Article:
DUBUQUE, Iowa — The running joke about Iowa ahead of the state’s first-in-the-nation caucuses is that you can’t walk a few feet without bumping into a presidential candidate.

That feels particularly true in Dubuque, a city of about 58,000 people along the Mississippi River in far northeastern Iowa. Dubuque is a focus of intense campaigning in the final weeks before voting begins.

There is no major interstate here, just a series of storied roads that connect it to the rest of the state — including the famed Highway 61, the north-to-south route celebrated in a Bob Dylan song. For that reason, Dubuque, with its rolling hills, gothic architecture and distinctly different look than other parts of Iowa, has always felt a little on its own, separated by hours from the state capital, Des Moines.

But that doesn’t mean it hasn’t been in the thick of presidential politics. Last Friday, former vice president Joe Biden rolled through town, drawing a couple hundred Democrats on the campus of a university. A little over 24 hours later, Sen. Bernie Sanders (I-Vt.) arrived in town, speaking to an overflow audience of more than 650 at the high school. Later that afternoon, many of the same voters drove down the road to hear Sen. Elizabeth Warren (D-Mass.) speak to a crowd of about 450 at the convention center.

Just after sunrise Saturday morning, the lights were on at the campaign offices across the city. At the Pete Buttigieg office along Main Street, organizers were gearing up to canvass neighborhoods. Inside, there was a wall decorated with hundreds of signed cards from local Democrats already committed to caucus for the former Indiana mayor, but there was still work to do.

The battle for the airwaves is just as intense. During the 48 hours last weekend that coincided with visits from Biden, Sanders and Warren, nearly every ad on local television was a campaign spot. From last Thursday to Saturday night, viewers saw at least three Biden campaign ads in circulation, three from Buttigieg, two from Sanders and one apiece from Warren and Sen. Amy Klobuchar (D-Minn.). In some cases, a Biden campaign ad was bookended by a pro-Biden spot paid for by Unite the Country, a super PAC supporting his bid.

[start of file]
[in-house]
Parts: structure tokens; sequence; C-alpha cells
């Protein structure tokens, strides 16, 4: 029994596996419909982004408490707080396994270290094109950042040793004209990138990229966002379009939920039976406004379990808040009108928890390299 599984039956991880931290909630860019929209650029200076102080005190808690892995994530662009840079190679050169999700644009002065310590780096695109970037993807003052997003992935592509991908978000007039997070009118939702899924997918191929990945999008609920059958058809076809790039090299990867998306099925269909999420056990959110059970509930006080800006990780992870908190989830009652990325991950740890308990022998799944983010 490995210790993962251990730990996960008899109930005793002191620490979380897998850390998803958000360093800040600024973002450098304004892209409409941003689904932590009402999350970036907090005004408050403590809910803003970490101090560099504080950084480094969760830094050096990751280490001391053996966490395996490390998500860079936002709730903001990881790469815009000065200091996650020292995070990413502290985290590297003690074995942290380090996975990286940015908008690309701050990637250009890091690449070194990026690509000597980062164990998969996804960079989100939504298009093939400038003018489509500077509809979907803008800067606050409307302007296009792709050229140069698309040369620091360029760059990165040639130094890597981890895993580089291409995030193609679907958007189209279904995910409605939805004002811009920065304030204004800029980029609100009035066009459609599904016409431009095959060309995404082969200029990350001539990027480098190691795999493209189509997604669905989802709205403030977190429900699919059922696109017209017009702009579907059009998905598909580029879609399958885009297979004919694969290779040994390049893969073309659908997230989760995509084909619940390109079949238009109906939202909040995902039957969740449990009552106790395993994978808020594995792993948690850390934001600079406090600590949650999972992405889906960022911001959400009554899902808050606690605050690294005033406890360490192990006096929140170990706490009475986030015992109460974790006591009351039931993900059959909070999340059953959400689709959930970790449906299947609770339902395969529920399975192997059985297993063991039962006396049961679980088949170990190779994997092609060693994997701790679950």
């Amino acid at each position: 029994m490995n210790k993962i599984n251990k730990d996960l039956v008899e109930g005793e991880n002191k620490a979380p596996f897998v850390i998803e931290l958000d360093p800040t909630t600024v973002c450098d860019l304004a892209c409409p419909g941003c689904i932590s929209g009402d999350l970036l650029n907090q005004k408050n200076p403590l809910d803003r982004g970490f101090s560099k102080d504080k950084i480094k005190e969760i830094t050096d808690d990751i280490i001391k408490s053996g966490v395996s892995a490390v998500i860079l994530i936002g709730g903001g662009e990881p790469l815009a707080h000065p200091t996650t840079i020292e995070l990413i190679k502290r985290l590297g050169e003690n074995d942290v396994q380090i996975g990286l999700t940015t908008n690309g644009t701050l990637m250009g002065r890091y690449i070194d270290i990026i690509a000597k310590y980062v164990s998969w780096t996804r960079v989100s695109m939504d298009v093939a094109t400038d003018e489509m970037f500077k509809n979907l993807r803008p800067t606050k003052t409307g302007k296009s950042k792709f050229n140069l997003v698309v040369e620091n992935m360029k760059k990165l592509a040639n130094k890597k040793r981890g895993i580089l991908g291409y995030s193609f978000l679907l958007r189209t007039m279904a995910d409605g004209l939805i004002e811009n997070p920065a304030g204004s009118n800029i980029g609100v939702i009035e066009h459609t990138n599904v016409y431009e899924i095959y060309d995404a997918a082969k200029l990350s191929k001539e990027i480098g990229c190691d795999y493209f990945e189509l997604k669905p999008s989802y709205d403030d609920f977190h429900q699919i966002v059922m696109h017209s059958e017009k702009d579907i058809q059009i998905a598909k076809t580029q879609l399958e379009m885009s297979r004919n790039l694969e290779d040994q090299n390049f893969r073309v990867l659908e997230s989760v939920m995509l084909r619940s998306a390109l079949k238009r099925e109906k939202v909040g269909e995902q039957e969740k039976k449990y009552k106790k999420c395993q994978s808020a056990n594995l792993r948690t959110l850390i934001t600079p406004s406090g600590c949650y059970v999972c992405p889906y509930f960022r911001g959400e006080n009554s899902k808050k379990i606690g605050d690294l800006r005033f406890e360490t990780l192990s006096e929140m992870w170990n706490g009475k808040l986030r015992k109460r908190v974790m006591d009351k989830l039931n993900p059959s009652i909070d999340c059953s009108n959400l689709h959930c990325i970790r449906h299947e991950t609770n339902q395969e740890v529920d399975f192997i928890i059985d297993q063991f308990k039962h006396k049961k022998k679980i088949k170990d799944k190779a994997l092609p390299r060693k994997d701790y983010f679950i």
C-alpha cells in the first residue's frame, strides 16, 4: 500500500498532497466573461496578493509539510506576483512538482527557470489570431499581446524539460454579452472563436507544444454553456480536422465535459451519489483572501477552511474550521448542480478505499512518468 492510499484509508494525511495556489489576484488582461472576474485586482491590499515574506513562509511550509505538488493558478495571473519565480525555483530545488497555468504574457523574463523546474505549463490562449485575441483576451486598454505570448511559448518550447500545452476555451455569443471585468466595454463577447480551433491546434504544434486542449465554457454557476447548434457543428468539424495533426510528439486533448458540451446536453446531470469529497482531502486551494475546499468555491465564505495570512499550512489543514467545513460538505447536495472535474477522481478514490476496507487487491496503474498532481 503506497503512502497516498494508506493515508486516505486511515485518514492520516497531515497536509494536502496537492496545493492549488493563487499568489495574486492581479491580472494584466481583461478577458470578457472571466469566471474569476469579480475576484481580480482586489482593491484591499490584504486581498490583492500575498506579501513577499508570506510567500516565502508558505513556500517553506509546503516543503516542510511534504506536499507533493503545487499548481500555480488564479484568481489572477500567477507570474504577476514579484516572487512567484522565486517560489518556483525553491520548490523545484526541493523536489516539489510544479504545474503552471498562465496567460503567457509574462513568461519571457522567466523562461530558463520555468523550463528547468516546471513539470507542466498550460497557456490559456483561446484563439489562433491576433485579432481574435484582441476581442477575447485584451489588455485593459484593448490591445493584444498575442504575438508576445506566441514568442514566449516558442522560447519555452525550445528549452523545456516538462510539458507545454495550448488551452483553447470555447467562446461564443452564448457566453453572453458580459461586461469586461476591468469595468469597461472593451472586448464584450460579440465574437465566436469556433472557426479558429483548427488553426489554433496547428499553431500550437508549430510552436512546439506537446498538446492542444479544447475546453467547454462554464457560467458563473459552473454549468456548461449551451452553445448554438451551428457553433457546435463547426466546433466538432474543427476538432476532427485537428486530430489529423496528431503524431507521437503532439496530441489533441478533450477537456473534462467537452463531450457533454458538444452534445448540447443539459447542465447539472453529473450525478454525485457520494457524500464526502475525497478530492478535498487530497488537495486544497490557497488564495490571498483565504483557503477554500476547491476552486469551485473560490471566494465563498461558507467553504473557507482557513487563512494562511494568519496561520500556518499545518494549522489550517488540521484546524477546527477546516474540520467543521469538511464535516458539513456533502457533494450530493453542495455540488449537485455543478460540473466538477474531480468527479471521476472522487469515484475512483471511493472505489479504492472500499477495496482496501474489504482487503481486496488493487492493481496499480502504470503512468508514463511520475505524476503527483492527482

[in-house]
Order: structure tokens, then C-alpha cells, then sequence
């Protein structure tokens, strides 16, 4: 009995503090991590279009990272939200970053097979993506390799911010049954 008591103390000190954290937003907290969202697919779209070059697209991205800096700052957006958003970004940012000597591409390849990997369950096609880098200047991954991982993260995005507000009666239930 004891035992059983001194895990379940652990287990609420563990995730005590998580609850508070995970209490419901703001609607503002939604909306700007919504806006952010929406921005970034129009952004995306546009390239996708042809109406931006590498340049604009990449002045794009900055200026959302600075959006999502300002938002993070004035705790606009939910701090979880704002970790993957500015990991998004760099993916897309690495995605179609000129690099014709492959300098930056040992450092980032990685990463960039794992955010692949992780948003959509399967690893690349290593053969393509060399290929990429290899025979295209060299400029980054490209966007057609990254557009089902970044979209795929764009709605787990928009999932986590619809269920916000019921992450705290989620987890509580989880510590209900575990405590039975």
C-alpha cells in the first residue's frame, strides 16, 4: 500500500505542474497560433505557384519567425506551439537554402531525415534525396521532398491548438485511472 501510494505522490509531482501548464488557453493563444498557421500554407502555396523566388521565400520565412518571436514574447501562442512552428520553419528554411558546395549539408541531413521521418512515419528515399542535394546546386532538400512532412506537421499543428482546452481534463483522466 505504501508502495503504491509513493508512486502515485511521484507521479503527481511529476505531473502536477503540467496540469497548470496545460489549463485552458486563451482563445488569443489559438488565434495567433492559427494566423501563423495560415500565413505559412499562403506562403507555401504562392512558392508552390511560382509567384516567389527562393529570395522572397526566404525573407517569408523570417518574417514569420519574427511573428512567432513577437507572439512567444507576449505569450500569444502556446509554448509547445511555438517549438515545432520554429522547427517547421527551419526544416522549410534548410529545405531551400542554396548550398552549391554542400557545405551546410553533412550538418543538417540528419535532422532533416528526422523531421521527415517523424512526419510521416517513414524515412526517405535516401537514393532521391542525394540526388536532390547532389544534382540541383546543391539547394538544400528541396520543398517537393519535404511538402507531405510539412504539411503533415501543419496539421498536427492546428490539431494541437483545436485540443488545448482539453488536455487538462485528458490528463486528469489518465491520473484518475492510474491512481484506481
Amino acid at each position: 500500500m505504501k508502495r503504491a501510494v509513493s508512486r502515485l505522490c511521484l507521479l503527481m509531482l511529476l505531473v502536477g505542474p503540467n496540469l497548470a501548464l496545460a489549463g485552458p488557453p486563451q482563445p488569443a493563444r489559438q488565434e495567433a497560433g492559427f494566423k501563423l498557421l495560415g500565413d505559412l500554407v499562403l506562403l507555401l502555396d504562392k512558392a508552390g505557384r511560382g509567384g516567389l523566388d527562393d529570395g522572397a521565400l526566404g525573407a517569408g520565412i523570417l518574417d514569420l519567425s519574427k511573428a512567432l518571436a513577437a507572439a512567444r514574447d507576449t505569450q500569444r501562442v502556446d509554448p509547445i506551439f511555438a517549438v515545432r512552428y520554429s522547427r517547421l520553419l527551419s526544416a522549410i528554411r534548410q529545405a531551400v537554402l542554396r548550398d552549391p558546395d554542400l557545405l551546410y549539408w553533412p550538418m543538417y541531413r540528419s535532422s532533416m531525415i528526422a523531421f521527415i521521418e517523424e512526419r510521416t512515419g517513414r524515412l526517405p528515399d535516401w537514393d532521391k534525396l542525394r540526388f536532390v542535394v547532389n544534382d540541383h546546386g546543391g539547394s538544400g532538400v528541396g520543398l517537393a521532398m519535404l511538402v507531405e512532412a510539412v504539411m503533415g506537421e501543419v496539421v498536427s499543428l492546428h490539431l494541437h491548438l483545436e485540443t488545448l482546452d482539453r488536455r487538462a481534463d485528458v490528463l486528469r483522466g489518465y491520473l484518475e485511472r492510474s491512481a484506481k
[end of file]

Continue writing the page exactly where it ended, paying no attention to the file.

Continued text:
Locals who go out to eat or drink have found the campaign unavoidable. At bars and restaurants, televisions tuned to sports games broke to campaign ads featuring the Democratic hopefuls. A sports bar inside the Q Casino at one point showed three different ads airing on its wall of TVs.

“It’s just crazy how intense it’s been,” said Lyle Wilgenbusch, a retired priest from nearby Key West, Iowa, who turned out to see Biden speak last week. He cited that intensity as perhaps one of the reasons he still had not made a decision on whom to support. “I feel a little guilty that I am still figuring it out … but it’s been a lot,” he said.

Every four years, Democrats in this blue-collar town speak of the intensity of the campaign. But no one can quite remember a race like this.

“It’s overwhelming the number of candidates who are running,” said Teri Goodmann, a longtime Democratic activist in Dubuque who is backing Biden. “To get a handle on their positions and trying to match that up with concerns they have … it’s just slowed people way down in terms of making up their minds.”

With the Iowa caucuses and New Hampshire primary approaching, an international crisis gave the race for the democratic presidential nomination a new urgency. (The Washington Post)

Dubuque’s demographics have often proved favorable to more-moderate candidates. Democratic voters have tended to be older, more working-class and — in a town home to two Catholic colleges and seven religious orders — more socially conservative than other parts of the state.

But some wonder whether centrist-leaning tradition will hold in 2020. Candidates who some might have considered to be too far left to appeal to Democrats in Dubuque have attracted large crowds, including Sanders and Warren.

Others say Democrats are scarred by the 2016 campaign, when Donald Trump won Dubuque County — flipping what has long been considered a safely blue county. Some speculated the desire to pick a candidate who can beat Trump has prompted some Democrats to broaden their view on electability, looking for a candidate who can inspire Democratic turnout.

That has left many longtime activists grappling when trying to understand or predict which way Democrats might go ahead of next month’s caucuses. In the past, this would have easily been a Biden town, but even Goodmann cannot say that is the case anymore.

“I just think the rules have been thrown out the window,” Goodmann said. “The world is changing. And we are changing. … And who knows what is going to happen?”